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  • Orpheus in the Marketplace: Jacopo Peri and the Economy of Late Renaissance Florence by Tim Carter and Richard Goldthwaite
  • Carl Feibusch
Tim Carter and Richard Goldthwaite, Orpheus in the Marketplace: Jacopo Peri and the Economy of Late Renaissance Florence (Cambridge, MA: Harvard University Press 2013) 479 pp.

To scholars of music, Jacopo Peri (1561–1633) needs no introduction; his Euridice is the first opera to survive extant. However, Tim Carter and Richard Goldthwaite note that, while still considering Peri’s musical endeavors, this monograph is more about his role as a merchant in the late Renaissance Florentine economy. In essence this is an economic biography, “a microhistory of the life of one fairly ordinary Florentine merchant.” (ix) The primary source used for their examination is two dozen account books belonging to Peri which Goldthwaite discovered in the Archivio di Stato, Florence (ASF). This study tries to do precisely as its title claims, namely to place Peri’s economic activities within the larger context of the Florentine economy. Yet, this book is so much more that. Tracing Peri’s life, the authors “place him in his social and [End Page 219] other worlds” (2) and give insight into how “someone of relatively modest means offers us a comprehensive view of the economic world of his time.” (2) Their examination fills holes in the previous historiography in two ways. It satisfies a real need by analyzing the marketplace of late Renaissance Florence, a subject which before had been surprisingly unstudied. This study is even more vital due to Florence’s place as a center of great financial importance a century earlier. Moreover, it is the first economic biography of an operator in the marketplace including the more famous international merchants for which Florence is known.

The crux of the book revolves around three main chapters. The three “worlds” the authors are analyzing are the social (chapter 1), the economic (chapter 2), and the musical (chapter 3). Working with this newly discovered source, Carter and Goldthwaite use it to draw masterful analogies and supplement it with examples from other contemporary sources to further support their thesis. The first chapter analyzes the social dimensions of Peri’s life. The authors demonstrate that Peri’s three marriages were not only a way to continue his familial line, but rather as means to important political and social ends. Marriage to his third wife, Alessandra di Dino Fortini, brought him more social prestige due to the social networks enjoyed by her family. (61) Also, a significant way to solidify the complex social networks that Peri moved in was by the naming of godparents. Carter and Goldthwaite show Peri frequently resorted to using these relationships to further his banking and musical careers.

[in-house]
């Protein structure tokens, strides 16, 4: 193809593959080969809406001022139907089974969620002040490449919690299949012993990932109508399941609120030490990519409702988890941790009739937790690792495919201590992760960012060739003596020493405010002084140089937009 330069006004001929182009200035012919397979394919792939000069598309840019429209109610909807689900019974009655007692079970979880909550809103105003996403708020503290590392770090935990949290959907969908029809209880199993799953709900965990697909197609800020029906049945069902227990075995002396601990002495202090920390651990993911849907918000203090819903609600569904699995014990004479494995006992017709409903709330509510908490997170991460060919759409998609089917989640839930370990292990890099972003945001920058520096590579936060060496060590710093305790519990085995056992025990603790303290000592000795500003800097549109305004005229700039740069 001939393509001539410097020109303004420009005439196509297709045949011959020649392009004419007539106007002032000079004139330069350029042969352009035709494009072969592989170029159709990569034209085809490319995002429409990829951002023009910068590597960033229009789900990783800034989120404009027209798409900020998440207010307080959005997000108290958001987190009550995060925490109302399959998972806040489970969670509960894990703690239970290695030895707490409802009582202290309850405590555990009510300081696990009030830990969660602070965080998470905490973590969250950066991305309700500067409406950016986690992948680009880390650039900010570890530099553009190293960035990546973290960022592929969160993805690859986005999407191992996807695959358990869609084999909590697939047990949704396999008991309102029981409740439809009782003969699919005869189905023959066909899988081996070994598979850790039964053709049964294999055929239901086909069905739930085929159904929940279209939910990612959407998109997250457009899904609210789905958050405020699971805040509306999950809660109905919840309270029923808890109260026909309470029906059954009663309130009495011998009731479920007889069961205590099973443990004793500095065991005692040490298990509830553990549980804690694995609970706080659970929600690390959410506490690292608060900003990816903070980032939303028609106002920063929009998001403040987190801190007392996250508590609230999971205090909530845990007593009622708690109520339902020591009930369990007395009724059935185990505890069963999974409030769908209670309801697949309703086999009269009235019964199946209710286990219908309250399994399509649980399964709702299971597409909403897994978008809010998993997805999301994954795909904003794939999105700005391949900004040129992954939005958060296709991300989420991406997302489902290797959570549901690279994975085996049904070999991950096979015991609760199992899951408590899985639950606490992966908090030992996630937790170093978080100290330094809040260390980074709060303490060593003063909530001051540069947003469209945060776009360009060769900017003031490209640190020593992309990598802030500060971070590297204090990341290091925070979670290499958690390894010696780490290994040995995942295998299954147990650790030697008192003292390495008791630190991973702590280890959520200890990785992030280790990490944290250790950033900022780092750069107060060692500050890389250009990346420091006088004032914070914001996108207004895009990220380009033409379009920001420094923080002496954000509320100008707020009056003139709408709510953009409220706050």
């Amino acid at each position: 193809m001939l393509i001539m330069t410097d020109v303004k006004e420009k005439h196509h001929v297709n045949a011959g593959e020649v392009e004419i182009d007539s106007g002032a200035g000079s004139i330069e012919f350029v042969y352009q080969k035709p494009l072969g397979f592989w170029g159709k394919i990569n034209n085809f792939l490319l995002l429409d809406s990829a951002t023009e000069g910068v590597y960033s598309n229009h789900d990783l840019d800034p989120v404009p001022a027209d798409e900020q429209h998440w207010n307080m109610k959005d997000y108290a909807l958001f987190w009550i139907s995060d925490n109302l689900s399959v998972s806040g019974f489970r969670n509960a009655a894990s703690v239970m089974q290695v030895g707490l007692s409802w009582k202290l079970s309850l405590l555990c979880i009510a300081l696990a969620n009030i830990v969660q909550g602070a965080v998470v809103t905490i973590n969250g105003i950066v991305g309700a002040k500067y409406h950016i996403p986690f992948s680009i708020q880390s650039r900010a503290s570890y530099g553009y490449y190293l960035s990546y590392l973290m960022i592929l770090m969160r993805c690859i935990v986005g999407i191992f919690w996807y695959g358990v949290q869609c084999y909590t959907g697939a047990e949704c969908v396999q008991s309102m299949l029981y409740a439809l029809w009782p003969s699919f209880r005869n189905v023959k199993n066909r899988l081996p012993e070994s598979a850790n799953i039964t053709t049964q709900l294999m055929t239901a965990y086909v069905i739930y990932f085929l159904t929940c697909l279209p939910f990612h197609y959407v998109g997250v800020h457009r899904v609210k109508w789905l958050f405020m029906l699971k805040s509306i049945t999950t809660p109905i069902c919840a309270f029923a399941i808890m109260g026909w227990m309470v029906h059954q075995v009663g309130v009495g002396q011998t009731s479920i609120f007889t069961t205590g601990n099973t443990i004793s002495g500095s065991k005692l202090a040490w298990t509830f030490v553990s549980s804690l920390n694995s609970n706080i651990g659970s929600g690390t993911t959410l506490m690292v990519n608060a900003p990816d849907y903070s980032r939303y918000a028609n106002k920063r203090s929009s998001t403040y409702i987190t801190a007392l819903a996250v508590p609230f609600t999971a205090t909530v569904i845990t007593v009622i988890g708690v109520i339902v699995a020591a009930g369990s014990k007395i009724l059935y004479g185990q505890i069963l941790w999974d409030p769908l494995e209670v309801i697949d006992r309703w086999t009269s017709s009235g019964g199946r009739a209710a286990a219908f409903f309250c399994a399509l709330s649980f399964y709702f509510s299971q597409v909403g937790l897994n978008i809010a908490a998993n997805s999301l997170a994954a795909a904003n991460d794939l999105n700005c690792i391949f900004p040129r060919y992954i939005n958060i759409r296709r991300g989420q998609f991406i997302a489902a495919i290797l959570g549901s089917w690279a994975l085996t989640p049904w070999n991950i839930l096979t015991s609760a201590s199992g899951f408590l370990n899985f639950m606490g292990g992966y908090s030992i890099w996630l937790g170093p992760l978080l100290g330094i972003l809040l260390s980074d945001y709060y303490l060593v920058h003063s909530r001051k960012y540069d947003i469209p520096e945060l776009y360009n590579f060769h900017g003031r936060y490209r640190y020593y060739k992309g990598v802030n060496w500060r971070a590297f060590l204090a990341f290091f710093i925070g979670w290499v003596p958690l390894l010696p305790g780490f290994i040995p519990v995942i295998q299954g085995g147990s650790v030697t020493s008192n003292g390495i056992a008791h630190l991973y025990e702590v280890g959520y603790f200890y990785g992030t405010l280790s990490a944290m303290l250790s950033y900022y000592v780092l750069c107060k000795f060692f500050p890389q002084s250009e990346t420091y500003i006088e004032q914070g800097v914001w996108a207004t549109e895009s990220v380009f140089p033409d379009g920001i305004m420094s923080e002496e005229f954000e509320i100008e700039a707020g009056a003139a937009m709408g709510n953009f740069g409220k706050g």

Chapter 2 is devoted to Peri’s financial world. Using Peri’s account books, the authors embark on an intricate analysis of Peri’s numerous financial dealings and the multifaceted nature of the Florentine marketplace. From this examination, most importantly, they derive conclusions pertaining to the Florentine economic scene as a whole. There was more disposable wealth; thus, the rich became richer, but the larger middling class, of which Peri was a member, was also becoming more affluent. Therefore, more money was spent for consumption and on instruments for saving and investment. (352) Moreover, the authors note a novel event in the history of the Florentine economy, “an impressive growth of a capital market” (354) through the use of three financial instruments designed to attract wealth: the bill of exchange, the censo, and government securities. Investment in these instruments was indicative of a more profound change in the fiscal culture of Florentines, a savings revolution. People like Peri acquired these things because they wanted a stable and fixed income. (355) The channeling of money into these instruments depicts a distinct difference from the financial practices of a century earlier. No longer were Florentines investing “in the forward sectors of the economy or in productive enterprise of any kind.” (356) The wool and silk industries, products which Florence was famous for a century earlier, were now almost defunct due to a lack of investment capital.

The authors turn to the Florentine music scene in chapter...

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Additional Information

ISSN
1557-0290
Print ISSN
0069-6412
Pages
pp. 219-221
Launched on MUSE
2014-08-20
Open Access
No
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